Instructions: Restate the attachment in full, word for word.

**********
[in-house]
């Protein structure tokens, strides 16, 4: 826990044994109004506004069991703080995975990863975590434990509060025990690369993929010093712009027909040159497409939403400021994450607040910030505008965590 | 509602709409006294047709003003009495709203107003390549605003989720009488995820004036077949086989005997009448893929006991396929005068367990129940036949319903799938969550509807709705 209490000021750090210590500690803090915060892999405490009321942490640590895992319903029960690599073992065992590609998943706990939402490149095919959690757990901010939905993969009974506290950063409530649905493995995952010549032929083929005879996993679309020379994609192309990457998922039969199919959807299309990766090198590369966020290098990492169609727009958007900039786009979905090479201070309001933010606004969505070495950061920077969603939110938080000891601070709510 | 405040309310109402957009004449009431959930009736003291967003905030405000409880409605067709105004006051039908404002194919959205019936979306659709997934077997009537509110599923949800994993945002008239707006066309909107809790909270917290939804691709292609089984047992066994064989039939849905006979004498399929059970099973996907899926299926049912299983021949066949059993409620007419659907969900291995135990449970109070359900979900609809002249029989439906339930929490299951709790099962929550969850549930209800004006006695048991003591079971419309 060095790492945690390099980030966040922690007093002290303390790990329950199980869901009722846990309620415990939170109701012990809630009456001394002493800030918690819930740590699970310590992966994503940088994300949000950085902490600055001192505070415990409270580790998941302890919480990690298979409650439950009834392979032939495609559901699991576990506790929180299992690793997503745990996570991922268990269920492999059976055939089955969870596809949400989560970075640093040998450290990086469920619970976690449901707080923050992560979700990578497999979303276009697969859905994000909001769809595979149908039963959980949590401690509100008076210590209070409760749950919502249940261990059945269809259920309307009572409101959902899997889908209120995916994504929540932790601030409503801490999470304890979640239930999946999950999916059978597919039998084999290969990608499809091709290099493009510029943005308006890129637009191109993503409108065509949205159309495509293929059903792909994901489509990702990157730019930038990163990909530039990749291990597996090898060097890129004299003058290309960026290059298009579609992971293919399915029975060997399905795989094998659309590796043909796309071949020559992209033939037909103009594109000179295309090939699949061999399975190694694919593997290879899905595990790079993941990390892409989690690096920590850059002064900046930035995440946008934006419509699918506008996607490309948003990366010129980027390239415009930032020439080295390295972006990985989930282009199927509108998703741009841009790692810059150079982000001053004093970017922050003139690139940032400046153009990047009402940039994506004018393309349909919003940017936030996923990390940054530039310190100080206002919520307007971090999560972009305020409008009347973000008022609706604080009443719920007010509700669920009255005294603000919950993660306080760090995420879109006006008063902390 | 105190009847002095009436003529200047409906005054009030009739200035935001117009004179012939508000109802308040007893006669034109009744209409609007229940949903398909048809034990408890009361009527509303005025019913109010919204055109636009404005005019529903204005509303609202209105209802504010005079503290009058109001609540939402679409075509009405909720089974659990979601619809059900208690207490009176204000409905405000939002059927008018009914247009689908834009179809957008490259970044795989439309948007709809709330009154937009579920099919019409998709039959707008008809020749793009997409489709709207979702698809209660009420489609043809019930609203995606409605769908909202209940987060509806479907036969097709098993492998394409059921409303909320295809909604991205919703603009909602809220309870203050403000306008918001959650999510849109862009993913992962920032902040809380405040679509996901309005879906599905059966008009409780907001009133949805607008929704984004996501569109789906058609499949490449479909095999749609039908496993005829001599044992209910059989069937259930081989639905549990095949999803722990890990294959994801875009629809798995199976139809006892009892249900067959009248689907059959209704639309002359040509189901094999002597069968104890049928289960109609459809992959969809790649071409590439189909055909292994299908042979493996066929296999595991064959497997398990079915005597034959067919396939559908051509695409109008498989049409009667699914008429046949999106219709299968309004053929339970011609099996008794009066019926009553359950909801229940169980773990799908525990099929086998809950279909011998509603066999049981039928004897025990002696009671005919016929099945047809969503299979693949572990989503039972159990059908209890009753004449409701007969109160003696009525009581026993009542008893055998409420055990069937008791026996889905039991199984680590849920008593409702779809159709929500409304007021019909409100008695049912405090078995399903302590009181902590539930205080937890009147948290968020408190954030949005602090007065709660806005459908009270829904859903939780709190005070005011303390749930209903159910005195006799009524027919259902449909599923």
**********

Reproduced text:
[in-house]
């Protein structure tokens, strides 16, 4: 826990044994109004506004069991703080995975990863975590434990509060025990690369993929010093712009027909040159497409939403400021994450607040910030505008965590 | 509602709409006294047709003003009495709203107003390549605003989720009488995820004036077949086989005997009448893929006991396929005068367990129940036949319903799938969550509807709705 209490000021750090210590500690803090915060892999405490009321942490640590895992319903029960690599073992065992590609998943706990939402490149095919959690757990901010939905993969009974506290950063409530649905493995995952010549032929083929005879996993679309020379994609192309990457998922039969199919959807299309990766090198590369966020290098990492169609727009958007900039786009979905090479201070309001933010606004969505070495950061920077969603939110938080000891601070709510 | 405040309310109402957009004449009431959930009736003291967003905030405000409880409605067709105004006051039908404002194919959205019936979306659709997934077997009537509110599923949800994993945002008239707006066309909107809790909270917290939804691709292609089984047992066994064989039939849905006979004498399929059970099973996907899926299926049912299983021949066949059993409620007419659907969900291995135990449970109070359900979900609809002249029989439906339930929490299951709790099962929550969850549930209800004006006695048991003591079971419309 060095790492945690390099980030966040922690007093002290303390790990329950199980869901009722846990309620415990939170109701012990809630009456001394002493800030918690819930740590699970310590992966994503940088994300949000950085902490600055001192505070415990409270580790998941302890919480990690298979409650439950009834392979032939495609559901699991576990506790929180299992690793997503745990996570991922268990269920492999059976055939089955969870596809949400989560970075640093040998450290990086469920619970976690449901707080923050992560979700990578497999979303276009697969859905994000909001769809595979149908039963959980949590401690509100008076210590209070409760749950919502249940261990059945269809259920309307009572409101959902899997889908209120995916994504929540932790601030409503801490999470304890979640239930999946999950999916059978597919039998084999290969990608499809091709290099493009510029943005308006890129637009191109993503409108065509949205159309495509293929059903792909994901489509990702990157730019930038990163990909530039990749291990597996090898060097890129004299003058290309960026290059298009579609992971293919399915029975060997399905795989094998659309590796043909796309071949020559992209033939037909103009594109000179295309090939699949061999399975190694694919593997290879899905595990790079993941990390892409989690690096920590850059002064900046930035995440946008934006419509699918506008996607490309948003990366010129980027390239415009930032020439080295390295972006990985989930282009199927509108998703741009841009790692810059150079982000001053004093970017922050003139690139940032400046153009990047009402940039994506004018393309349909919003940017936030996923990390940054530039310190100080206002919520307007971090999560972009305020409008009347973000008022609706604080009443719920007010509700669920009255005294603000919950993660306080760090995420879109006006008063902390 | 105190009847002095009436003529200047409906005054009030009739200035935001117009004179012939508000109802308040007893006669034109009744209409609007229940949903398909048809034990408890009361009527509303005025019913109010919204055109636009404005005019529903204005509303609202209105209802504010005079503290009058109001609540939402679409075509009405909720089974659990979601619809059900208690207490009176204000409905405000939002059927008018009914247009689908834009179809957008490259970044795989439309948007709809709330009154937009579920099919019409998709039959707008008809020749793009997409489709709207979702698809209660009420489609043809019930609203995606409605769908909202209940987060509806479907036969097709098993492998394409059921409303909320295809909604991205919703603009909602809220309870203050403000306008918001959650999510849109862009993913992962920032902040809380405040679509996901309005879906599905059966008009409780907001009133949805607008929704984004996501569109789906058609499949490449479909095999749609039908496993005829001599044992209910059989069937259930081989639905549990095949999803722990890990294959994801875009629809798995199976139809006892009892249900067959009248689907059959209704639309002359040509189901094999002597069968104890049928289960109609459809992959969809790649071409590439189909055909292994299908042979493996066929296999595991064959497997398990079915005597034959067919396939559908051509695409109008498989049409009667699914008429046949999106219709299968309004053929339970011609099996008794009066019926009553359950909801229940169980773990799908525990099929086998809950279909011998509603066999049981039928004897025990002696009671005919016929099945047809969503299979693949572990989503039972159990059908209890009753004449409701007969109160003696009525009581026993009542008893055998409420055990069937008791026996889905039991199984680590849920008593409702779809159709929500409304007021019909409100008695049912405090078995399903302590009181902590539930205080937890009147948290968020408190954030949005602090007065709660806005459908009270829904859903939780709190005070005011303390749930209903159910005195006799009524027919259902449909599923």